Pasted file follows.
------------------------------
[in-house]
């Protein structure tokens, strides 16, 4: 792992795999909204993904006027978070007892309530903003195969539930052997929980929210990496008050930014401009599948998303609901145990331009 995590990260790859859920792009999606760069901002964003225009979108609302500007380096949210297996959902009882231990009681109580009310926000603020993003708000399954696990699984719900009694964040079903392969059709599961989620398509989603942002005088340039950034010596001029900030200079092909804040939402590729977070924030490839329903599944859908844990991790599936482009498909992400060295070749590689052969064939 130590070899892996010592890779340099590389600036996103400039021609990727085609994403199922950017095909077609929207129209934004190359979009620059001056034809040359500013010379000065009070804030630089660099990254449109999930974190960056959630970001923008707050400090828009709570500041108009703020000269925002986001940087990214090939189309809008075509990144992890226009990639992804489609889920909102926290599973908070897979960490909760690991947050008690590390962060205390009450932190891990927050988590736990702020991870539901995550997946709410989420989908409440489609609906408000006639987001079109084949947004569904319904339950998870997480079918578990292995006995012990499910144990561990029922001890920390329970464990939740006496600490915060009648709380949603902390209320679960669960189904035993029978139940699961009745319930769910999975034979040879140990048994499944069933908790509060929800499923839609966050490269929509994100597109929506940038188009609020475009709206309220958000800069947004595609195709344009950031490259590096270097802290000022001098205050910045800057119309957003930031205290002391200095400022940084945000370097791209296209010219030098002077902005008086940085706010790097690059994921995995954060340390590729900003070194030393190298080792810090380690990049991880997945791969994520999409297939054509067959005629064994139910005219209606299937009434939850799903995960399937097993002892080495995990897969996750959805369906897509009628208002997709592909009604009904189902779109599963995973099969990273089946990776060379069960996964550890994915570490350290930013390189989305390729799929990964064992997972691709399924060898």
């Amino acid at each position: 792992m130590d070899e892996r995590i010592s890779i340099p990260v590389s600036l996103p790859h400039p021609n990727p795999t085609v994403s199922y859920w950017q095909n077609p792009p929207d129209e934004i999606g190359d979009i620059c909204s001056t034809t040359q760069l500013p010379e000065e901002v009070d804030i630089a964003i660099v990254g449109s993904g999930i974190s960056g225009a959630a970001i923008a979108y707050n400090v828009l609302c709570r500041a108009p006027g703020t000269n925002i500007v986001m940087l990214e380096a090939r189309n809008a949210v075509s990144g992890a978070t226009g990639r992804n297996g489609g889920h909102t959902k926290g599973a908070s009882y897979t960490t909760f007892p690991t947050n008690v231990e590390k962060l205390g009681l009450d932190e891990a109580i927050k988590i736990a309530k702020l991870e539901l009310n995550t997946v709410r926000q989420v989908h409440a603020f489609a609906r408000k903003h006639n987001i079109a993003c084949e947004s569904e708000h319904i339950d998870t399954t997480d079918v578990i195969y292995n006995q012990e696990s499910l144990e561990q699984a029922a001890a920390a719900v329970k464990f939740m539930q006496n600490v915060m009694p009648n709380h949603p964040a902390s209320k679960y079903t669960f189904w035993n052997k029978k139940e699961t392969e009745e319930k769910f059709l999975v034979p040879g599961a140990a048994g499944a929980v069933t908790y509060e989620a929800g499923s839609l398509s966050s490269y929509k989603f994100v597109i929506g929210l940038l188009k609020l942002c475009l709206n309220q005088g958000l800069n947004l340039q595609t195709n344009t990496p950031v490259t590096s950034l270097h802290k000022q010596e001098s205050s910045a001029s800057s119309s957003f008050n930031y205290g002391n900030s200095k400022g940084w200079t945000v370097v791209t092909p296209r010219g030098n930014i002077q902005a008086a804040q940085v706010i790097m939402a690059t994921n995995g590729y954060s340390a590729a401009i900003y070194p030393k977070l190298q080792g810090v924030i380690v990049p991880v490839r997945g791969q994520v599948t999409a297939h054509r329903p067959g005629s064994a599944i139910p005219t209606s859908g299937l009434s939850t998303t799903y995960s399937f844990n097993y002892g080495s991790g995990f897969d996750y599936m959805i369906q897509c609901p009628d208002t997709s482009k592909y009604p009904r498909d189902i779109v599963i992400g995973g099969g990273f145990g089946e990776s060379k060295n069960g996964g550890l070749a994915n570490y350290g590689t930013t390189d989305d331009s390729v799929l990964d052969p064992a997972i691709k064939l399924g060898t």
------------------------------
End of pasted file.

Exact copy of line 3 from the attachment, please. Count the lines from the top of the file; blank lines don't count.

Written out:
């Amino acid at each position: 792992m130590d070899e892996r995590i010592s890779i340099p990260v590389s600036l996103p790859h400039p021609n990727p795999t085609v994403s199922y859920w950017q095909n077609p792009p929207d129209e934004i999606g190359d979009i620059c909204s001056t034809t040359q760069l500013p010379e000065e901002v009070d804030i630089a964003i660099v990254g449109s993904g999930i974190s960056g225009a959630a970001i923008a979108y707050n400090v828009l609302c709570r500041a108009p006027g703020t000269n925002i500007v986001m940087l990214e380096a090939r189309n809008a949210v075509s990144g992890a978070t226009g990639r992804n297996g489609g889920h909102t959902k926290g599973a908070s009882y897979t960490t909760f007892p690991t947050n008690v231990e590390k962060l205390g009681l009450d932190e891990a109580i927050k988590i736990a309530k702020l991870e539901l009310n995550t997946v709410r926000q989420v989908h409440a603020f489609a609906r408000k903003h006639n987001i079109a993003c084949e947004s569904e708000h319904i339950d998870t399954t997480d079918v578990i195969y292995n006995q012990e696990s499910l144990e561990q699984a029922a001890a920390a719900v329970k464990f939740m539930q006496n600490v915060m009694p009648n709380h949603p964040a902390s209320k679960y079903t669960f189904w035993n052997k029978k139940e699961t392969e009745e319930k769910f059709l999975v034979p040879g599961a140990a048994g499944a929980v069933t908790y509060e989620a929800g499923s839609l398509s966050s490269y929509k989603f994100v597109i929506g929210l940038l188009k609020l942002c475009l709206n309220q005088g958000l800069n947004l340039q595609t195709n344009t990496p950031v490259t590096s950034l270097h802290k000022q010596e001098s205050s910045a001029s800057s119309s957003f008050n930031y205290g002391n900030s200095k400022g940084w200079t945000v370097v791209t092909p296209r010219g030098n930014i002077q902005a008086a804040q940085v706010i790097m939402a690059t994921n995995g590729y954060s340390a590729a401009i900003y070194p030393k977070l190298q080792g810090v924030i380690v990049p991880v490839r997945g791969q994520v599948t999409a297939h054509r329903p067959g005629s064994a599944i139910p005219t209606s859908g299937l009434s939850t998303t799903y995960s399937f844990n097993y002892g080495s991790g995990f897969d996750y599936m959805i369906q897509c609901p009628d208002t997709s482009k592909y009604p009904r498909d189902i779109v599963i992400g995973g099969g990273f145990g089946e990776s060379k060295n069960g996964g550890l070749a994915n570490y350290g590689t930013t390189d989305d331009s390729v799929l990964d052969p064992a997972i691709k064939l399924g060898t």